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Year 6 Science

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This is an activity from the Science section of the What Your Year 6 Child Needs to Know resource book. To learn more about using Core Knowledge UK resource books, please visit the dedicated pages for teachers, parents, grandparents and home educators. Please sign up for the free Core Knowledge UK newsletter to receive updates about new resources and activities.


Plants and Photosynthesis

Animals like whales and dolphins and human beings have to eat food to keep their energy levels up. Plants, on the other hand, are able to make food from carbon dioxide and water, using sunlight energy.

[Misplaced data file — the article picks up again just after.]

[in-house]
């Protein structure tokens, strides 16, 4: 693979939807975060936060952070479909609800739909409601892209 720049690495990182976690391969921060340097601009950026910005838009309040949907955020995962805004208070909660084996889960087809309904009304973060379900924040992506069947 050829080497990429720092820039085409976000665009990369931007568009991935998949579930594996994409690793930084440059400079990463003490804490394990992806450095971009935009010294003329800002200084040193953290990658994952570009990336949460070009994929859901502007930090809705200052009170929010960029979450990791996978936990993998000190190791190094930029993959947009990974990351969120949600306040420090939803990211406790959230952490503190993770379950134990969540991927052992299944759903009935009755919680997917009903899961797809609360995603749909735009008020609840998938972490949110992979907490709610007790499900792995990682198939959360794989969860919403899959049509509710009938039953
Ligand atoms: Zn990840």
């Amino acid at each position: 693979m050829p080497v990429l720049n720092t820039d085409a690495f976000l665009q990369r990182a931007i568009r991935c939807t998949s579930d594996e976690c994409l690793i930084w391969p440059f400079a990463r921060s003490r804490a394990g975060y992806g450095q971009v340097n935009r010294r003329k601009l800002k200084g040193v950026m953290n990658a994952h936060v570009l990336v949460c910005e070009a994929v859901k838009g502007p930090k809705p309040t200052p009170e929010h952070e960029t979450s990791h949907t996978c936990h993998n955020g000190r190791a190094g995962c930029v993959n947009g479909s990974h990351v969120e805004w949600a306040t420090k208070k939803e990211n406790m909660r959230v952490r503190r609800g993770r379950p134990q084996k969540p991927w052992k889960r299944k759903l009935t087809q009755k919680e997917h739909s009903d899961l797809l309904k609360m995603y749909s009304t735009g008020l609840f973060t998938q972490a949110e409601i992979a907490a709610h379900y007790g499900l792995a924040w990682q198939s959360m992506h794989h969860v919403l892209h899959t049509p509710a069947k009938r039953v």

All plants (as well as some types of prokaryotes and protists) contain chlorophyll [claw-roh-fill] a molecule that males some or all of their cells appear green. The word chlorophyll comes from two Greek words - chlor , meaning 'green', and phyllo , meaning 'leaf'. In fact, chlorophyll can be found in other green parts of a plant besides the leaves. Protists and prokaryotes containing chlorophyll have no leaves. But all of these organisms use chlorophyll t trap the energy they need to make food. The process they use to make food is called photosynthesis [foh-tohSin-thu-sis].


Photo means 'light'. Synthesis means 'putting together'. So photosynthesis means 'putting together with light'. Organisms that contain chlorophyll combine water and carbon dioxide using energy from sunlight. The end products of photosynthesis are sugars, which the organisms use for food, and oxygen gas.



This activity is adapted from pages 308-309 of What Your Year 6 Child Needs to Know, which will soon be available from our shop, here.